Oscar Niemeyer, an architect who worked on both wealthy and low-income projects, for big cities and the smallest communities, explained this idea very simply: “I always like to repeat that architecture is not important. Architecture is just a pretext. Important is life and important is man. This remarkable being with soul and emotions, that is hungry for justice and beauty.” Niemeyer designed incredibly beautiful buildings for the cultural elite as well as the uneducated layperson — and more often than not because he wanted to, not because he was paid to.

Another outstanding architect, who focused on environmental and social activism early on, striving for sustainable production through the principle of “more for less”, was Buckminster Fuller. In an effort to try and “make the world work”, he addressed some of the planet’s biggest questions. The goal of his pioneering solutions was always to improve human life, making him one of the key innovators of the 20th century. Harmony between urban development and nature was also the goal of the Italian-American architect Paolo Soleri, who in 1970, began constructing the experimental town of Arcosanti in Arizona to demonstrate the impact of smart urban development and environmental protection. Although his idea of “arcology”, the combination of architecture and ecology, never went mainstream, he influenced future generations, ourselves included, with his utopian approach.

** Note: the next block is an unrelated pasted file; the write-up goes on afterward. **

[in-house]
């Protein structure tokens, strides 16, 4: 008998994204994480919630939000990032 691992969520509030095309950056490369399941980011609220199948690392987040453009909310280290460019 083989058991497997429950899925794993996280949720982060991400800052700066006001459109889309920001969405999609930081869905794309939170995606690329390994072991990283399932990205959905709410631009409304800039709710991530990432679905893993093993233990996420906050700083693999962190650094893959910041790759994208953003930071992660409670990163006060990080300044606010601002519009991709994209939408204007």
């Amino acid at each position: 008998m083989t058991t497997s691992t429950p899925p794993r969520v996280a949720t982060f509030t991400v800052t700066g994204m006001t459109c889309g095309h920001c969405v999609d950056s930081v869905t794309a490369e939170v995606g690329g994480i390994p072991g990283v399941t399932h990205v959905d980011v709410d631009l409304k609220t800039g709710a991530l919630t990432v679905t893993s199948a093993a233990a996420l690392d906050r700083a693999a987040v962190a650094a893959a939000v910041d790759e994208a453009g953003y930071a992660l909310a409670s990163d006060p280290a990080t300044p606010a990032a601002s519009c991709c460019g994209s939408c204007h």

In 1993, Sam Mockbee and his architecture students at Auburn University began designing and building homes and community buildings for disadvantaged communities in Hale County, Alabama. They named their movement “Rural Studio”, and it is still active today, years after Sam Mockbee’s death. Their inexpensive constructions were made from reclaimed lumber and bricks, even hay, cardboard, or old bottles and license plates, making them sustainable and rooted in local identities. Following in their footsteps, other initiatives and networks such as Architecture for Humanity and Habitat for Humanity have likewise practiced activism in the field of architecture.